Nolan Family - A Tragic Story of Separation

The story of Robert Nolan and his family is a particularly tragic one. He and his wife and their five children were inmates of the Carlow Union Workhouse in the 1880's. Mrs. Nolan's brother was resident in New York and had sent her one adult passage warrant. She wanted to join him there and also to bring her eldest daughter, who was just fourteen years old at the time. She requested assistance from the Carlow Board of Guardians. It was her ultimate intention to set up home in New York to provide for her husband, who was in delicate health and for her other four children.The Guardians sought guidance from the Local Government Board.

In August 1882, the Local Government Board wrote to the Board of Guardians in Carlow regarding the case of Mrs. Ann Nolan. They stated that they were not in agreement with the proposed arrangements. They did not approve of the separation of husband and wife and their children. They were of the opinion that the successful reunion of the entire family in America was unlikely. They recommended instead that Mrs. Nolan's brother should receive the whole family together. If Mrs Nolan's brother agreed to take the family and the Guardians were willing to assist their passage, the Local Government Board would approve the expenditure incurred.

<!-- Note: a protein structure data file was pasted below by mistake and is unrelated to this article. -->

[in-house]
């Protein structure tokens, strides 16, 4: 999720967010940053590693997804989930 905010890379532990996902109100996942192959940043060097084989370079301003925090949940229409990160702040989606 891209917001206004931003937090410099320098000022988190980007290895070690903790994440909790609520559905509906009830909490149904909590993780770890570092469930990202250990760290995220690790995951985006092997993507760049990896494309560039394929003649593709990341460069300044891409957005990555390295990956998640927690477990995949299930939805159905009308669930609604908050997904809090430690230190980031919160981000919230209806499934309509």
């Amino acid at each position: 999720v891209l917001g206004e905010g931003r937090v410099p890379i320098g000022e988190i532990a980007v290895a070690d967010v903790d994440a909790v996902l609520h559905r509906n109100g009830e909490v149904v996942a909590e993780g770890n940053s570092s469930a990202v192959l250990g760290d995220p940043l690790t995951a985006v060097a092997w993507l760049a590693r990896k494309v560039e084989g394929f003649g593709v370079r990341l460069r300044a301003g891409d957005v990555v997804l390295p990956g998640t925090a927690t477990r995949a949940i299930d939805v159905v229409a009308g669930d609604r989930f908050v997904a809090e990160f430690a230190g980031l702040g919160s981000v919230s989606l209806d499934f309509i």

Some months later in January 1883 it was resolved that Robert Nolan and his family be assisted to immigrate. His wife had already journeyed there. The Local Government Board contacted the Carlow Board of Guardians requesting particulars on the Nolan family who were about to emigrate.

Unfortunately Robert Nolan died in the Carlow Workhouse on the 10th of March 1883. It was then decided that the children be sent to their mother in New York, in the care of their eldest sister and that of a neighbour, Michael Walsh, who was travelling to New York with his wife and children at the same time.

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